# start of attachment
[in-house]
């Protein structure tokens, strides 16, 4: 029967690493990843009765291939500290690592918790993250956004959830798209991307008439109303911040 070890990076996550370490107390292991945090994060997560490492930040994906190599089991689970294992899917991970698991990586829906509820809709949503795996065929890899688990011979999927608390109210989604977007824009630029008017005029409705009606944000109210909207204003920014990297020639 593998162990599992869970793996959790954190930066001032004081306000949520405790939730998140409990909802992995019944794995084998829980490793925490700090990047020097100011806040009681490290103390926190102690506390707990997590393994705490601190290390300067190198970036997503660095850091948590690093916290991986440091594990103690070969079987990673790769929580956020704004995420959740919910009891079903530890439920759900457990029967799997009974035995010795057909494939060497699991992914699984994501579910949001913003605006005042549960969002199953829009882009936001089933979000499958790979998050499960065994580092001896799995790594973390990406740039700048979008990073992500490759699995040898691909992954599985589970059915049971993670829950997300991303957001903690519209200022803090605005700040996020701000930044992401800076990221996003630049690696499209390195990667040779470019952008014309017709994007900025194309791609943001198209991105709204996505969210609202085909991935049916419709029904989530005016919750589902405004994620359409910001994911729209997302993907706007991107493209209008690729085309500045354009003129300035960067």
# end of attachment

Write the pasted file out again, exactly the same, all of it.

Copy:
[in-house]
């Protein structure tokens, strides 16, 4: 029967690493990843009765291939500290690592918790993250956004959830798209991307008439109303911040 070890990076996550370490107390292991945090994060997560490492930040994906190599089991689970294992899917991970698991990586829906509820809709949503795996065929890899688990011979999927608390109210989604977007824009630029008017005029409705009606944000109210909207204003920014990297020639 593998162990599992869970793996959790954190930066001032004081306000949520405790939730998140409990909802992995019944794995084998829980490793925490700090990047020097100011806040009681490290103390926190102690506390707990997590393994705490601190290390300067190198970036997503660095850091948590690093916290991986440091594990103690070969079987990673790769929580956020704004995420959740919910009891079903530890439920759900457990029967799997009974035995010795057909494939060497699991992914699984994501579910949001913003605006005042549960969002199953829009882009936001089933979000499958790979998050499960065994580092001896799995790594973390990406740039700048979008990073992500490759699995040898691909992954599985589970059915049971993670829950997300991303957001903690519209200022803090605005700040996020701000930044992401800076990221996003630049690696499209390195990667040779470019952008014309017709994007900025194309791609943001198209991105709204996505969210609202085909991935049916419709029904989530005016919750589902405004994620359409910001994911729209997302993907706007991107493209209008690729085309500045354009003129300035960067």